Misean Cara’s Health Officer Niamh Caffrey warns that hunger could become the second global pandemic of 2020.
As COVID-19 continues to dominate around the world, a further emergency is lurking in its shadows, ready to strike, and impact millions around the world. That simmering emergency is food insecurity, writes Niamh Caffrey.
The World Food Programme estimates that 265 million people could be affected, pushed to the edge of starvation, doubling the total for last year. Food insecurity is classified as a level of hunger at which a person’s inability to consume adequate food endangers their life or livelihood.
Hunger has been identified at global level by the WFP and the 2020 Global Report on Food Crises, as well as at local level by Misean Cara members, as potentially the most damaging long-term repercussion of COVID-19, which will disproportionately affect developing countries.
Food insecurity affects populations around the world, but Africa faces a larger impact than any other continent due to various factors: conflict and insecurity, economic and health shocks, weather extremes and pests, with the sudden outbreak of COVID-19 exacerbating an already bleak situation.
Misean Cara members in Wau, South Sudan and Mukuru, Kenya have both reported desperation at the health facilities with community members expressing a shared fear, not of COVID-19, but of hunger.
Strict lockdowns, restricted movements, suspension of aid projects, redirection of funding and interruption to supply chains have shut down informal economies, where the majority of families were eking out their living, surviving through a hand-to-mouth existence.
Misean Cara members in India were struck by one of the world’s strictest lockdowns, which triggered short-term food supply interruptions, resulting in shortages of food, the rising of prices, and ultimately pushing some food items out of the reach of too many.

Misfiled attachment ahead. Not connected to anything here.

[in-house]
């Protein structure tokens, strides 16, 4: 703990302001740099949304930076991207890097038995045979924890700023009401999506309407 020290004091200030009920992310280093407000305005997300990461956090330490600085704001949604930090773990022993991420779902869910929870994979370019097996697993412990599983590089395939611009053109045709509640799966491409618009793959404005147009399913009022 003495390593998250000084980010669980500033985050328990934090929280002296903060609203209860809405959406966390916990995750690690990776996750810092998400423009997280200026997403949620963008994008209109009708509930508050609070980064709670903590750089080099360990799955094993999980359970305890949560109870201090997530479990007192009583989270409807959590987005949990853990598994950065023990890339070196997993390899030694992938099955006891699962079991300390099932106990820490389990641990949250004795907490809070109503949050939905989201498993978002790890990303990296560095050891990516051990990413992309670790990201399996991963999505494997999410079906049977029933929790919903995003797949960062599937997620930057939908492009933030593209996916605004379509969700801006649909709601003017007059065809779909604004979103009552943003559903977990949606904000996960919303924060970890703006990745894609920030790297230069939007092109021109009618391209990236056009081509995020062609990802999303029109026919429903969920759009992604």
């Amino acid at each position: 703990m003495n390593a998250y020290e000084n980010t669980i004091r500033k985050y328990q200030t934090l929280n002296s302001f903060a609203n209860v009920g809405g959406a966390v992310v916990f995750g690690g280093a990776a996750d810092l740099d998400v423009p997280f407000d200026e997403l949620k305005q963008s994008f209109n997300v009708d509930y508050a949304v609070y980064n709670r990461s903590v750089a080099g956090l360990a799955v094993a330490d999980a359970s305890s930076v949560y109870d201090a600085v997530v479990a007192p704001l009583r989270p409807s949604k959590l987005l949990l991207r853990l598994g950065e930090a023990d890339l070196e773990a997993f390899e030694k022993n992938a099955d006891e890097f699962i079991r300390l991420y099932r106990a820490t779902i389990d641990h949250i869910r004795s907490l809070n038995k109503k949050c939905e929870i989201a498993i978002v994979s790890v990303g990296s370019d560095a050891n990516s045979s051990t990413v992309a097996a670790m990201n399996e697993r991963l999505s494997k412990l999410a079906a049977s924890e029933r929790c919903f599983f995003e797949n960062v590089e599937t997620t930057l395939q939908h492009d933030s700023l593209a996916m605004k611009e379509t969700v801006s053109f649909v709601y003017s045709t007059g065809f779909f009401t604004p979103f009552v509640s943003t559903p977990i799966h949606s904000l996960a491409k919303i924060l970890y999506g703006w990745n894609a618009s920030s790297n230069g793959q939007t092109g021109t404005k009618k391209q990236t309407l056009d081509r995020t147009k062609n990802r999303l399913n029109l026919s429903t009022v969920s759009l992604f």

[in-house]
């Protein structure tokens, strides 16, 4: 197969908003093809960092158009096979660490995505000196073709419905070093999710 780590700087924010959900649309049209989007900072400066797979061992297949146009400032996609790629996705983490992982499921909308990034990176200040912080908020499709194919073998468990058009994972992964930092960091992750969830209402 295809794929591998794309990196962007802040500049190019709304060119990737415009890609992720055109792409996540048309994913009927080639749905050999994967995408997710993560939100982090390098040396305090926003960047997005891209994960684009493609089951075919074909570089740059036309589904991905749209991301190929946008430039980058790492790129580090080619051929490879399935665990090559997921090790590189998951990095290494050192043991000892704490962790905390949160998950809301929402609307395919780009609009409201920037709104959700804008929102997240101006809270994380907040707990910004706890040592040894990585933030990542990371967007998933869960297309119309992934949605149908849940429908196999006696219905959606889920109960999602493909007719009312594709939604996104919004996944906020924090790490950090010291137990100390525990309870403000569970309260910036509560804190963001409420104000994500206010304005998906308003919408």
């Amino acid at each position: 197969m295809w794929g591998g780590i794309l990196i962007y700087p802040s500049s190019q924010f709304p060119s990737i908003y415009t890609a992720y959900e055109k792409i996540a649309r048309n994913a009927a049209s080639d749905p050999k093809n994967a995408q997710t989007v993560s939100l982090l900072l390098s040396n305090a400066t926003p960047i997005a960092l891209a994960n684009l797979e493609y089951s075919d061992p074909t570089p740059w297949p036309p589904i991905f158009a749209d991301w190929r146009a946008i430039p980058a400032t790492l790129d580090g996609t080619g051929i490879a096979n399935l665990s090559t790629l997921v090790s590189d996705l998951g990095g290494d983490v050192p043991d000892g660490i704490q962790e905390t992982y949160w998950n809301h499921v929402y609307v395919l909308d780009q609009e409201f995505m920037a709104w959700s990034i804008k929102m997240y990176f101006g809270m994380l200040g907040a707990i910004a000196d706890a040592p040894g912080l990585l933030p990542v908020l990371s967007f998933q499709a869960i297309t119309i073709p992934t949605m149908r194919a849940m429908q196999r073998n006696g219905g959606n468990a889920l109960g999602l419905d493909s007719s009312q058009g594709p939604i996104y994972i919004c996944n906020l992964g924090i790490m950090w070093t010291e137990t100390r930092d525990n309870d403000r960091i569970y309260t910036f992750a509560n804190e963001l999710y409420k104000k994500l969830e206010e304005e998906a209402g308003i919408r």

We all think we have experienced hunger. But the pangs of real hunger are not easily forgotten and not easily rectified. Real hunger can lead to moderate and severe acute malnutrition, directly affecting our mental health, increasing risk of chronic diseases, influencing school or work performance, and impairing our immune system, negatively affecting one’s ability to fight COVID-19.
According to the World Health Organisation, malnutrition is particularly lethal in combination with infectious diseases.
The fear of hunger is now growing into a fear of the short and long-term consequences hunger will bring; a new pandemic.
Misean Cara has supported emergency projects across the world in their response to food provision to those most in need, encouraging and supporting members to redirect funding to provide this essential safety net before the crisis further escalates.
We cannot sit by idly and allow hunger to eclipse COVID-19. There is still time to act to halt the rise of hunger, before it becomes the second global pandemic of 2020.
Let me end with a plea from a 13 year old girl in Kenya who captures the urgency of this hunger pandemic.
“Ever since the first covid-19 infection in Kenya having three meals in a day was hard for us, we would sometimes sleep without eating anything in a day. Each and every day infections would rise, many lived in fear of the disease. My mother would go through a hard time trying to find food and necessities for us.”
The first part of this series of reflections on the global pandemic by Misean Cara’s Niamh Caffrey is here.
The second part of Niamh Caffrey’s series is about the strain of caring for COVID-19 against a backdrop of fragmented healthcare systems and can be read here.
The third part of Niamh Caffrey’s series is about missionaries supporting innovation in the face of COVID-19.